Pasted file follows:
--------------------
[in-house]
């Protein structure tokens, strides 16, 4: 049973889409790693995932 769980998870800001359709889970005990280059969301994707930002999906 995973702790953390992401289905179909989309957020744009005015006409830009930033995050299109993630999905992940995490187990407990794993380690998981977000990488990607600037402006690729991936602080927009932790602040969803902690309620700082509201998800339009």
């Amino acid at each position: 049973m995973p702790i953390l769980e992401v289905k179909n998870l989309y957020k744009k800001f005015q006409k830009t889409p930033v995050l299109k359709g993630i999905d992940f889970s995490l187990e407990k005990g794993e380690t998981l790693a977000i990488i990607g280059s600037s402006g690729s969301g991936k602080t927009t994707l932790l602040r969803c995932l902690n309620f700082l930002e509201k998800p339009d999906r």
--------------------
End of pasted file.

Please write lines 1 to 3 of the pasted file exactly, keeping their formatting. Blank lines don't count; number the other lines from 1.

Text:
[in-house]
């Protein structure tokens, strides 16, 4: 049973889409790693995932 769980998870800001359709889970005990280059969301994707930002999906 995973702790953390992401289905179909989309957020744009005015006409830009930033995050299109993630999905992940995490187990407990794993380690998981977000990488990607600037402006690729991936602080927009932790602040969803902690309620700082509201998800339009």
């Amino acid at each position: 049973m995973p702790i953390l769980e992401v289905k179909n998870l989309y957020k744009k800001f005015q006409k830009t889409p930033v995050l299109k359709g993630i999905d992940f889970s995490l187990e407990k005990g794993e380690t998981l790693a977000i990488i990607g280059s600037s402006g690729s969301g991936k602080t927009t994707l932790l602040r969803c995932l902690n309620f700082l930002e509201k998800p339009d999906r």